Cur non Lingua Latina? (Why Not Latin?)


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Tuesday, February 28, 2023
Rio instructor, students keep Latin alive. Pictured: Sarah Palumbo, Andrew Van Dam and Bijan Razaghi

By Mira Radovich, Senior Contributing Writer

Although a dead language, Latin is alive and thriving at Rio Salado College.

“About 25 percent of the Latin students at Rio are middle and high school students,” said Sarah Palumbo, adjunct Latin instructor at Rio Salado. “They want to take a Latin class but their home school does not offer it.”

In Arizona, Latin is currently offered at many charter and private schools, but only at two public secondary schools.

“This is not the normal trend in the United States,” Palumbo said. “Latin is much more accessible in other states.”

She said the reasons include school funding and teacher certification.

“Latin used to be abundant in other secondary schools but as teachers retired, they were not replaced,” Palumbo said.

Palumbo began her own Latin journey as a high school student in Connecticut. 

“I wanted to be a foreign language interpreter and travel the world,” Palumbo said.

In college, she spent a few summers in Italy, and then jumped right into teaching.

Palumbo has taught at middle and high schools in the East Valley for 25 years. Since joining Rio Salado as an adjunct Latin instructor a few years ago, she has been actively promoting Latin programs and activities to her students. 

“I have been trying to get the students more involved with professional Latin organizations since they often continue their Latin, Greek and Classics studies at university,” Palumbo said. 

Fall Forum at ASU

One of those organizations is the Fall Forum in Classics, an outreach program held at Arizona State University. Fall Forum students participate in lectures, games, contests and creative activities while learning about ASU’s Classics education offerings.

Palumbo and ASU Latin professor Dr. Almira Poudrier started the forum 12 years ago as a way to bridge Latin studies between middle and high school students and university programs.

Last fall, 320 high school students studying Latin and Greek participated in the Fall Forum, including Rio Salado student Andrew Van Dam.

I attended the Fall Forum with my brother who is a junior at ASU majoring in history and classics,” Van Dam said. “We had a great time meeting people with similar interests and participating in the classes and activities. It was well organized and a fun learning experience.”

Van Dam is also a concurrent enrollment student at Rio Salado, taking Latin 202. He is a junior at Paradise Valley Christian Preparatory high school in Phoenix.

“I am sure that my Rio Latin classes will help me in my future,” Van Dam said. “I am interested in a medical career, and the knowledge of Latin words and roots will help me better understand medical terminology. It will also be a big bonus to enter college with some credits already under my belt.”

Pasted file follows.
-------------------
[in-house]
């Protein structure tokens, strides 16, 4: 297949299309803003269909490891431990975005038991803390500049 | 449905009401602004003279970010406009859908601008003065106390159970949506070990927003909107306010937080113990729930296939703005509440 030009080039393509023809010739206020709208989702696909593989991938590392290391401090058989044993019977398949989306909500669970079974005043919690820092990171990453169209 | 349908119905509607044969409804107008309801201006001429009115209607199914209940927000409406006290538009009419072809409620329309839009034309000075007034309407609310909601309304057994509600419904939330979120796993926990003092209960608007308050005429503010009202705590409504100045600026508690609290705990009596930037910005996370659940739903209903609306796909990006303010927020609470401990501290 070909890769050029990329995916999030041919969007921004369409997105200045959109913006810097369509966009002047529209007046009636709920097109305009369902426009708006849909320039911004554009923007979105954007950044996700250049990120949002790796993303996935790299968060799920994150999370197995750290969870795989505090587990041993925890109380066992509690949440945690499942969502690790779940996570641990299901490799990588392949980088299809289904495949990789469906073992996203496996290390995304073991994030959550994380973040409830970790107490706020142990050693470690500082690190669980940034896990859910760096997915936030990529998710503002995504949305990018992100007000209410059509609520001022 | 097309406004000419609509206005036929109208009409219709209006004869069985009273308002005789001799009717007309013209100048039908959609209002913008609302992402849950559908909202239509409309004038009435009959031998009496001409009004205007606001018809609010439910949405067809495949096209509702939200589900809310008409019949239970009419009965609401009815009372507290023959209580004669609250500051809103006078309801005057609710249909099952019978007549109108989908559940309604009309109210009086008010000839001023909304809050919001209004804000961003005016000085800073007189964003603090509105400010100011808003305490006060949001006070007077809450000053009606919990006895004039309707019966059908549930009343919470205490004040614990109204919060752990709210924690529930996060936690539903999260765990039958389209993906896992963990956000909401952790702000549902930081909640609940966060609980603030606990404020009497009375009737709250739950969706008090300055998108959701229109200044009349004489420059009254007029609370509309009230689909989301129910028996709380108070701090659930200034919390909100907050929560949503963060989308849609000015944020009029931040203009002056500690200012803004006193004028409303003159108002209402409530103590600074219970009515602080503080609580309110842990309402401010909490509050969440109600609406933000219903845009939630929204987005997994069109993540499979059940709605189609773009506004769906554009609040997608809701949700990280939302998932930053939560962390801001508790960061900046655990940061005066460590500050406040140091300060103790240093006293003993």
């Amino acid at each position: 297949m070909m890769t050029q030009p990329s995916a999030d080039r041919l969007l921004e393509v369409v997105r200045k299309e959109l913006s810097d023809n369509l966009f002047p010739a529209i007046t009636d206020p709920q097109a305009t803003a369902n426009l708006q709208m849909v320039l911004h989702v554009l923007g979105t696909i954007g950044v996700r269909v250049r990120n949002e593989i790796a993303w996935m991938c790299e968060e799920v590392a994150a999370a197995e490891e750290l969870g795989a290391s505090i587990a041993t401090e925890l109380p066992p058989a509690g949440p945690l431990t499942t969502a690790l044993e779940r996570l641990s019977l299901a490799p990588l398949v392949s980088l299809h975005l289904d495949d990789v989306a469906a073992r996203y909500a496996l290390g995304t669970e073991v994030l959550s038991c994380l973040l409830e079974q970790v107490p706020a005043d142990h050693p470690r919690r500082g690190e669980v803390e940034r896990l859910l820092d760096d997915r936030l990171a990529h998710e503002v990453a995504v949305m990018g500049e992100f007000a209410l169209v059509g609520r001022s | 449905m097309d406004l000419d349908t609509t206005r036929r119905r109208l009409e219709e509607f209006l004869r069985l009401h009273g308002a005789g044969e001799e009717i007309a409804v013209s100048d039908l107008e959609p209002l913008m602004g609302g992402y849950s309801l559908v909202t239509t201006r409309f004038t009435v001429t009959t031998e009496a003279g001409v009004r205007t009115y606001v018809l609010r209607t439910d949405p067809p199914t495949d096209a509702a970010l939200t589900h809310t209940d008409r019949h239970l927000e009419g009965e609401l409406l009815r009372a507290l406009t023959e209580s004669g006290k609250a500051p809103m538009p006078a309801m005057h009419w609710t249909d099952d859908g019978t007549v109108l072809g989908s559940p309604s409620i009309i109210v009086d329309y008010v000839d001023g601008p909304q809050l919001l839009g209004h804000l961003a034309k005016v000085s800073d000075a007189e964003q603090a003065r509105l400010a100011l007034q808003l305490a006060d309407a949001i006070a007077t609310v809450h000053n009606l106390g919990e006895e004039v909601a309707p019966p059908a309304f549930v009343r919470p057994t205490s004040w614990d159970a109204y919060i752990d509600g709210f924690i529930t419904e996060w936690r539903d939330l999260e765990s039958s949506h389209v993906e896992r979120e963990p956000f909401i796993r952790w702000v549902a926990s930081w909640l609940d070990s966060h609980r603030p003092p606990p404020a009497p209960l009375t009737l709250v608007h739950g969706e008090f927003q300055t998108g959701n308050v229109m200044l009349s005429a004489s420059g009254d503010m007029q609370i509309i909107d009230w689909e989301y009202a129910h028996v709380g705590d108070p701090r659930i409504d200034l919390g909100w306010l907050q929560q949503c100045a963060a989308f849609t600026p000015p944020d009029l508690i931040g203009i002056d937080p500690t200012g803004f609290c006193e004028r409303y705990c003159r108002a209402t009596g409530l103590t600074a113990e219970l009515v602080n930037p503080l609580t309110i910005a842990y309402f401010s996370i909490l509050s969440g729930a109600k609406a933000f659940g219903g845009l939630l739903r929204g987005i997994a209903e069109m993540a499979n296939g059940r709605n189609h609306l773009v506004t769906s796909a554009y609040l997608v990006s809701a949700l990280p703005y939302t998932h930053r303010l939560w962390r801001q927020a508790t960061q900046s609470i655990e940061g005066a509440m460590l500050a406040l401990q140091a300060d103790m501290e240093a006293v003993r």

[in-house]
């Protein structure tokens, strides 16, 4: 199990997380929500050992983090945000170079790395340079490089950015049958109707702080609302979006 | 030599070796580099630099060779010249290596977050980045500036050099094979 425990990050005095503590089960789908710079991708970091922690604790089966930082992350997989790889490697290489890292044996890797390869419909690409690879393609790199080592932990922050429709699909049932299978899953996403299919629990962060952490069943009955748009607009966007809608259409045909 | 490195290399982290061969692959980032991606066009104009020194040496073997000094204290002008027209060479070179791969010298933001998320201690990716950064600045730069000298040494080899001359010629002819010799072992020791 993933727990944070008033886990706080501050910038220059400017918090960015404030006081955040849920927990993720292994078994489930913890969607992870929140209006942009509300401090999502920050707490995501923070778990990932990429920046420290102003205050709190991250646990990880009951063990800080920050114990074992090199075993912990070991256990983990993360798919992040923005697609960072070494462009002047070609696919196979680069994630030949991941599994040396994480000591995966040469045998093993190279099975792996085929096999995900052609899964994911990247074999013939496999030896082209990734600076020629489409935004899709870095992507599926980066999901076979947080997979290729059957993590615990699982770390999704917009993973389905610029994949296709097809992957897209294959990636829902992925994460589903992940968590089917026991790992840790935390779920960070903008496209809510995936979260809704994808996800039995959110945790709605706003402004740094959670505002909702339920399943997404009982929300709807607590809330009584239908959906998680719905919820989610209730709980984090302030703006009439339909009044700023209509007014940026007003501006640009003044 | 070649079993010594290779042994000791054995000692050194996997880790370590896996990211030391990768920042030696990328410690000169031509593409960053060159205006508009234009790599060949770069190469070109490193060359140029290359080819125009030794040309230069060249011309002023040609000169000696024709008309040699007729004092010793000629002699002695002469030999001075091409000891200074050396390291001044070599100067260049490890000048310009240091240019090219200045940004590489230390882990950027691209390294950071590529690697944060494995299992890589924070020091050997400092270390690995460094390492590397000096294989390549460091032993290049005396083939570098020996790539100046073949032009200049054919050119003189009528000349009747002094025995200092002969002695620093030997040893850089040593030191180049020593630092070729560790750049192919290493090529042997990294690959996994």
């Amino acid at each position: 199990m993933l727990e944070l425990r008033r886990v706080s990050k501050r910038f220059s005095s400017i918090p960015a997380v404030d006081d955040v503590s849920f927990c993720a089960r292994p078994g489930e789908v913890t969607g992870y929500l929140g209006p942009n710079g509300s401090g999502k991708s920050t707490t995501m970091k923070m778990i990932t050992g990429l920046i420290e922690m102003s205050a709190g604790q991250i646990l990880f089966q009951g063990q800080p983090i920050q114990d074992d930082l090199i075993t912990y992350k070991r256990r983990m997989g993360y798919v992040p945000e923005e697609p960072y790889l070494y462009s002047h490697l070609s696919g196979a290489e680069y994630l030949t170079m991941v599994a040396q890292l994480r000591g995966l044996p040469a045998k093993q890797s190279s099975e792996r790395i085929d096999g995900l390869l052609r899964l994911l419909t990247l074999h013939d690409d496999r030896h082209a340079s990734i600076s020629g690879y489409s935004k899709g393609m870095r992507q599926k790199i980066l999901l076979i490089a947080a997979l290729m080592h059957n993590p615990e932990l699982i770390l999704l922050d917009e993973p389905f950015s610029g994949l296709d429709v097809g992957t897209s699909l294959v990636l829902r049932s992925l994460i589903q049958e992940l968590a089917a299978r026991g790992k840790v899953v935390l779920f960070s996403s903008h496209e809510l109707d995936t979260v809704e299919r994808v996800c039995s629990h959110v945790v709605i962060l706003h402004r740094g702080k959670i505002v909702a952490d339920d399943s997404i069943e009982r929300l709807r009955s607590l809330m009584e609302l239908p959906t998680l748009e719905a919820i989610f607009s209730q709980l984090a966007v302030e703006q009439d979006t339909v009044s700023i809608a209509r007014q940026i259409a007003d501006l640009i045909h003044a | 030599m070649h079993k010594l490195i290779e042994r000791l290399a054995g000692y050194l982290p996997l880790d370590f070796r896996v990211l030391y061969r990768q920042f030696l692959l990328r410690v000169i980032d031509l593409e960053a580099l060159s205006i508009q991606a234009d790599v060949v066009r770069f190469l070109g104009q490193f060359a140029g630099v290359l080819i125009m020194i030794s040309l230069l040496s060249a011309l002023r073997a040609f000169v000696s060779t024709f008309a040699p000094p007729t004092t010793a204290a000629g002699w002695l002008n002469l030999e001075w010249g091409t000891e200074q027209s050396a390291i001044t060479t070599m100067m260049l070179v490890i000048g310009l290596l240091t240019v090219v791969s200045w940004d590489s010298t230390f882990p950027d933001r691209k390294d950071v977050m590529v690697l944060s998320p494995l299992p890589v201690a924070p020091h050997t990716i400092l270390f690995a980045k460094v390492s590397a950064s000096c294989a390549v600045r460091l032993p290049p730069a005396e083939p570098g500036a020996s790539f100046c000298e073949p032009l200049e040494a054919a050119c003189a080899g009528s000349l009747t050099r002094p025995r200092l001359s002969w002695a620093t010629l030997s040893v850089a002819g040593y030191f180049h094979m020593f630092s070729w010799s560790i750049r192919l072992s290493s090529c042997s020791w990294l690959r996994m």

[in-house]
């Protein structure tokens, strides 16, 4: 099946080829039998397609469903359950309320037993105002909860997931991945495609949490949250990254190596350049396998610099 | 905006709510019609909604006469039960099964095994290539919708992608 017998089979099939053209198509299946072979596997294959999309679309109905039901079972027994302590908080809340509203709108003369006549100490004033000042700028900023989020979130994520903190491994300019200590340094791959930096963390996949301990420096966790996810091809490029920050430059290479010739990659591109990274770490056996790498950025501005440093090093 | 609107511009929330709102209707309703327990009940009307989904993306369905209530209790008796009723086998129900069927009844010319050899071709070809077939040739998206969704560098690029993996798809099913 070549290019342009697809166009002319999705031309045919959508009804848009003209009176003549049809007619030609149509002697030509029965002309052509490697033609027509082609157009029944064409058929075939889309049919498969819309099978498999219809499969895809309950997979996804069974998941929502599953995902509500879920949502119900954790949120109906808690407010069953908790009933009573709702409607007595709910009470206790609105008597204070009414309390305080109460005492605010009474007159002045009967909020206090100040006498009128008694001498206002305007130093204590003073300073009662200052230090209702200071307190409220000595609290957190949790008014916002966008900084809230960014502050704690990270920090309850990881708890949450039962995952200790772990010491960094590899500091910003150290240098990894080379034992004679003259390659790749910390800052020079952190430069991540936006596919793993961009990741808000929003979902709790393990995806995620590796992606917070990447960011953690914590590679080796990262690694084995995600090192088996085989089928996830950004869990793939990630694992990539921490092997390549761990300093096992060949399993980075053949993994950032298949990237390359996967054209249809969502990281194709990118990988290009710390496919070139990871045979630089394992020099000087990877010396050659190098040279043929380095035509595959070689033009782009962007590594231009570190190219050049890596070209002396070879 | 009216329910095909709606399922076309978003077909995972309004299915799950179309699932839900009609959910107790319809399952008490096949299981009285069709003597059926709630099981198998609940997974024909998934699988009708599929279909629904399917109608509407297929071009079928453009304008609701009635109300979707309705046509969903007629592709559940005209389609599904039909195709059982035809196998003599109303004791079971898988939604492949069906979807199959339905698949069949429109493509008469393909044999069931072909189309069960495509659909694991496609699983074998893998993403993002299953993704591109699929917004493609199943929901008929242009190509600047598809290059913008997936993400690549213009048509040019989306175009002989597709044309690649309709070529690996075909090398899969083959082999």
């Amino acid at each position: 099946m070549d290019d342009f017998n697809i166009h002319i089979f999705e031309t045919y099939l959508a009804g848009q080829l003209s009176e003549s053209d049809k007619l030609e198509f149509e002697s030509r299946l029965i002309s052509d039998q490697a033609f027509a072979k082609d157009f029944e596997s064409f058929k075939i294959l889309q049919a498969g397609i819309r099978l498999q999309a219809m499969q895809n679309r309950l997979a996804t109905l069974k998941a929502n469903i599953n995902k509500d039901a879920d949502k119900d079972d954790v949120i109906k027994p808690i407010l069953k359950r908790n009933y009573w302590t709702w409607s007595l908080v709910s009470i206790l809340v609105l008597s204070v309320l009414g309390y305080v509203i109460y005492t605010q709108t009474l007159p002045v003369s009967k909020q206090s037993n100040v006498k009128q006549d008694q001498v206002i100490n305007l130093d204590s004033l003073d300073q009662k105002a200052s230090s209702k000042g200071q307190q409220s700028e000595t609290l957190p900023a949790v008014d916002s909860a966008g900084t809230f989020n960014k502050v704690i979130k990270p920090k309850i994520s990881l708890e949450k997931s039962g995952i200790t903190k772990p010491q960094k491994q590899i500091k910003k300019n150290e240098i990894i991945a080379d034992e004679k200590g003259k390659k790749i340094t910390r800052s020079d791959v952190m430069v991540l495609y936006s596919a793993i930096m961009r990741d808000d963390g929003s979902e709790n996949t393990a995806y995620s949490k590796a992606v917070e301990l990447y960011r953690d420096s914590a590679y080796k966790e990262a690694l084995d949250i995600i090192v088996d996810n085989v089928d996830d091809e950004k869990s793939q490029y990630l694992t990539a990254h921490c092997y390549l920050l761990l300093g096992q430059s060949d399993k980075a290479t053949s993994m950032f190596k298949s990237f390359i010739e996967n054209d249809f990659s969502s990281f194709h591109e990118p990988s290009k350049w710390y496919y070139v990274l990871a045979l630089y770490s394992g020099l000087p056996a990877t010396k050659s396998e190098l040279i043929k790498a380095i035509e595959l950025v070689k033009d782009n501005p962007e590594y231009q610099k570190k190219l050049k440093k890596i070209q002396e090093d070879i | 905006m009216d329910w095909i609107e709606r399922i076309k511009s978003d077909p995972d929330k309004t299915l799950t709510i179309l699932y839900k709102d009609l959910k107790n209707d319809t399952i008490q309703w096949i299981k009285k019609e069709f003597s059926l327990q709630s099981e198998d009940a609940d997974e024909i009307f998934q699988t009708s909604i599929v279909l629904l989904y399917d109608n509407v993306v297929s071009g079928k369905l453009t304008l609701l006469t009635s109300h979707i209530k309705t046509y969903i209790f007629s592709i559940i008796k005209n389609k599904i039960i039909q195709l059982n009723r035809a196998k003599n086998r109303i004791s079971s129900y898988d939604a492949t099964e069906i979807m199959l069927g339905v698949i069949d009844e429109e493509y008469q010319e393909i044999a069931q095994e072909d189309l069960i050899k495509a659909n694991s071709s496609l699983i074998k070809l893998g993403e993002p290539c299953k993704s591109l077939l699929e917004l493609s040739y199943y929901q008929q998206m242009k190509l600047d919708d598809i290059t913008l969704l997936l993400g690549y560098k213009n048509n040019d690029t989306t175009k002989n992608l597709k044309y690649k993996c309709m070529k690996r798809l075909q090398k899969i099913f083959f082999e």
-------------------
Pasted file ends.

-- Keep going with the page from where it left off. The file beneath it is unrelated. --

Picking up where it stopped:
Another Rio Salado Latin dual enrollment student, Bijan Razaghi, is seeing success on the national level. 

Razaghi, a junior at Scottsdale Christian Academy, recently participated in academic contests sponsored by the state and national chapters of the Junior Classical League (AZJCL/NJCL).

He earned gold medals on the National Roman Civilization and National Classical Etymology exams in the fall and will participate in the National Latin Exam in March. 

“What pushed me to initially start taking Latin was a sort of inclination in fifth grade,” Razaghi said. “I had always enjoyed taking languages, like Spanish and Mandarin. When I learned that there was one language that was the base for many languages, I was super interested.”

Razaghi is currently enrolled in Latin 202 online at Rio Salado College. 

After taking Latin in person for so many years, moving to the online format was difficult at first,” Razaghi said. “One way that I was able to stay involved was through my instructor, Mrs. Palumbo, who offers Zoom calls, and through third-party competitions.”

Razaghi, who is interested in biology and law, sees Latin as a stepping stone to future success.

“My experience with Latin will benefit my future because of how ingrained Latin is into English,” Razaghi said. “The core tenants of Latin have made me a stronger communicator both verbally and in writing. On top of all of this, Latin allows me to draw strong connections to the environment around me.”

Benefits of Learning Latin

Palumbo, who has served as state chair of AZJCL since 1999, is quick to point out additional benefits of learning Latin.

“Latin students have higher verbal SAT scores than all other foreign language students,” Palumbo said. “It also provides a solid foundation for the acquisition of other languages.  About 80 percent of Spanish, French, Italian and Portuguese words are from Latin.”

English learners are not left out.

“By studying Latin, one learns about English language structure since a person’s reading, writing, and speaking of his or her own language is improved,” Palumbo said.

And let’s not forget that about 90 percent of scientific terminology derives from Latin and Greek. 

“There are literally millions of Latin and Greek terms and names used in botany, biology, anatomy, chemistry, psychiatry, pharmacy and other sciences,” Palumbo said.

With so many advantages to learning Latin, the question really is, “Why not?”

Start your Latin journey at Rio Salado today!


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